Are children and teens “mentally lazy”? Is it a generation that would rather play than study, or one whose “limbic braking system” is affecting their ability to think and learn?

The Marshmallow Myth

By Nick Tasler on March 09, 2017 in Strategic Thinking
New research suggests that delayed gratification is overrated.

What Motivates Cemetery Vandalism?

By Renee Garfinkel Ph.D. on March 09, 2017 in Time Out
Cemetery attacks are not just vandalism—they have psychological and political motivations.

Getting Things Done, Procrastinating or Not

Procrastination should not be linked with failure, just as early action should not be tied to success.

Constructive Discomfort

By Robert L. Leahy Ph.D. on March 08, 2017 in Anxiety Files
Practicing discomfort can help you achieve the goals that are important to you. But it means doing things that you don’t want to do.

Annoyed at Work? The “Flow” Hack Transforms Motivation!

By Bobby Hoffman Ph.D. on March 06, 2017 in Motivate!
Is your job boring, tedious or overwhelming? Even the worst positions can be transformed to engaging and exciting when you master the Flow Hack. It only takes a few minutes a day!

The Underrecognized Inspirational Value of Persistence

How long should you stick with searching for ideas – and why?

Let Go of Your Big Goals and Focus on This Instead

On my whiteboard in my office, I’ve written, “One thing at a time. First things first. Start now.” Below that, I’ve added, “Baby Steps. Just Begin."
By Annie Mole (Circle Line Party Festivities) [CC BY 2.0 (http://creativecommons.org/licenses/by/2.0)], via Wikimedia Commons

Why Do People Drink?

The motivational perspective predicts that people will be motivated to use addictive substances to the extent that they expect that doing so will result in desirable effects.

Essential Anxiety Cure Taught by Children

By Kimberly Key on March 03, 2017 in Counseling Keys
This is in response to a reader who asked why children seem to be able to bounce back from stress better than adults.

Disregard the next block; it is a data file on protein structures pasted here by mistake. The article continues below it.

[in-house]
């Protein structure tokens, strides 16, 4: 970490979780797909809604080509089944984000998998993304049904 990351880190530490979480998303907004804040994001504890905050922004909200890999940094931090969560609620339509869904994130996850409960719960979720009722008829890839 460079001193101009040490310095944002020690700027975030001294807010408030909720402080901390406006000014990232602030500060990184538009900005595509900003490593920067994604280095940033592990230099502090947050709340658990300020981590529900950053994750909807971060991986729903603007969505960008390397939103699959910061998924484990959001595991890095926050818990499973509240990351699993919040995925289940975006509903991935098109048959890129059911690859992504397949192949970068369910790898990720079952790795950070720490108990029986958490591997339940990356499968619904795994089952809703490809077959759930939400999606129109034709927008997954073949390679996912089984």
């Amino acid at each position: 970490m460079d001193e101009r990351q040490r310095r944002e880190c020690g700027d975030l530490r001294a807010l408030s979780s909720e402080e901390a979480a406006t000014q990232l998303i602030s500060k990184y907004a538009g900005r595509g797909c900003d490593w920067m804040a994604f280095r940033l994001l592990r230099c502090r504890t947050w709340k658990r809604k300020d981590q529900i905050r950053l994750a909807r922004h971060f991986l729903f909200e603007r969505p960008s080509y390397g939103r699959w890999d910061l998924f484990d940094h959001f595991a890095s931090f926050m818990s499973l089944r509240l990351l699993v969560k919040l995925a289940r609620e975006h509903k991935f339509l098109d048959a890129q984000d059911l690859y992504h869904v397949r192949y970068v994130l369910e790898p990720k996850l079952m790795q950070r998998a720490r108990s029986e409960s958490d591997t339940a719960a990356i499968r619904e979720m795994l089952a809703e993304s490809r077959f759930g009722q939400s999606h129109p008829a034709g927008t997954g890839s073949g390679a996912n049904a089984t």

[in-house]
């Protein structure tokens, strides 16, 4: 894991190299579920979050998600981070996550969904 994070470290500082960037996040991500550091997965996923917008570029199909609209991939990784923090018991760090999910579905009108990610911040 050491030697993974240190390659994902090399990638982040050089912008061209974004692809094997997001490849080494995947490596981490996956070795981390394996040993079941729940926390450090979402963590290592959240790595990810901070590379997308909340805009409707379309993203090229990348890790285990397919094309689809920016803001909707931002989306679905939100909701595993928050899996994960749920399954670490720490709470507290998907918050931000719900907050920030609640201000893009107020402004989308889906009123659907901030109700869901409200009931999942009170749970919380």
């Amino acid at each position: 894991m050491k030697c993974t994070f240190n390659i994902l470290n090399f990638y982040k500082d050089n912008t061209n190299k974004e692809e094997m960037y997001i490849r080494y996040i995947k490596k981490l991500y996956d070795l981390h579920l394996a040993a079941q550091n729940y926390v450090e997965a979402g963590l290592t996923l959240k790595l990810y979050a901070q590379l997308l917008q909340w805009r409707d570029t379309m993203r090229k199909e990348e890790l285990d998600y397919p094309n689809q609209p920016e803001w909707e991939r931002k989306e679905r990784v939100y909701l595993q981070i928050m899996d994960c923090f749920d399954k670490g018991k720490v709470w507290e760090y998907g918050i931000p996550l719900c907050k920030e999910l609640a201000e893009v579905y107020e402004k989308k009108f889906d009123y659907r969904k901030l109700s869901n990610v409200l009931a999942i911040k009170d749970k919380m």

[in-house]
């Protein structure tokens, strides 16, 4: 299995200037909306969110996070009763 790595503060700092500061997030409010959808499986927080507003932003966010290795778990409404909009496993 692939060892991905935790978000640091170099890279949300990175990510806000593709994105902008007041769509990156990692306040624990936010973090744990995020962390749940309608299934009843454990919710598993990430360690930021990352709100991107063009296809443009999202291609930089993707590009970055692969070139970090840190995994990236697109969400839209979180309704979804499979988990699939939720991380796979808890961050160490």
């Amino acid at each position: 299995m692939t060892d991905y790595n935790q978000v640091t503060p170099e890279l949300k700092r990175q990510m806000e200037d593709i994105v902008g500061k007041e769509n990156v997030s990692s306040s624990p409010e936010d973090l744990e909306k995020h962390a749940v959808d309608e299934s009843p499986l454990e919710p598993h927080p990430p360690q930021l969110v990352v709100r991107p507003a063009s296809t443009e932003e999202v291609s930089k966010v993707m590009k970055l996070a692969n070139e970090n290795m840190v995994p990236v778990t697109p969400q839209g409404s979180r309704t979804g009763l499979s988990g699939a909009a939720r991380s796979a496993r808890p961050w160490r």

melodi2/FreeImages

Writers: How to Be Fired Up, Not Burned Out

By Susan K Perry Ph.D. on March 02, 2017 in Creating in Flow
Starting something new is not the only way to get excited about writing again. Here are some reflections about how to find flow.

Do More, Feel Better

By Joel Minden, PhD on March 01, 2017 in CBT and Me
Overwhelmed by sadness, negative thinking, and passivity? Use activity as a behavioral antidepressant.
www.123rf.com with permission

How Athletes Can Perform Their Best When it Really Counts

By Jim Taylor Ph.D. on February 28, 2017 in The Power of Prime
It’s that time of the competitive season in many sports when results REALLY start to matter and it’s REALLY important that athletes perform their best.

The Military and Management Incompetence

By Adrian Furnham Ph.D. on February 28, 2017 in A Sideways View
Forty years ago Norman Dixon wrote The Psychology of Military Incompetence. It is the story of loss battles and poor generalship. It has important lessons for us today

Moving Out of Life as a Lab Rat

"Lab rat living" feels as if you are “doing time.” There is no psychological engagement with the world, resulting in a limited range and depth of your emotional experiences.

Why Money Matters for Meaning

By Clay Routledge Ph.D. on February 27, 2017 in More Than Mortal
New research reveals that economic insecurity threatens perceptions of meaning in life.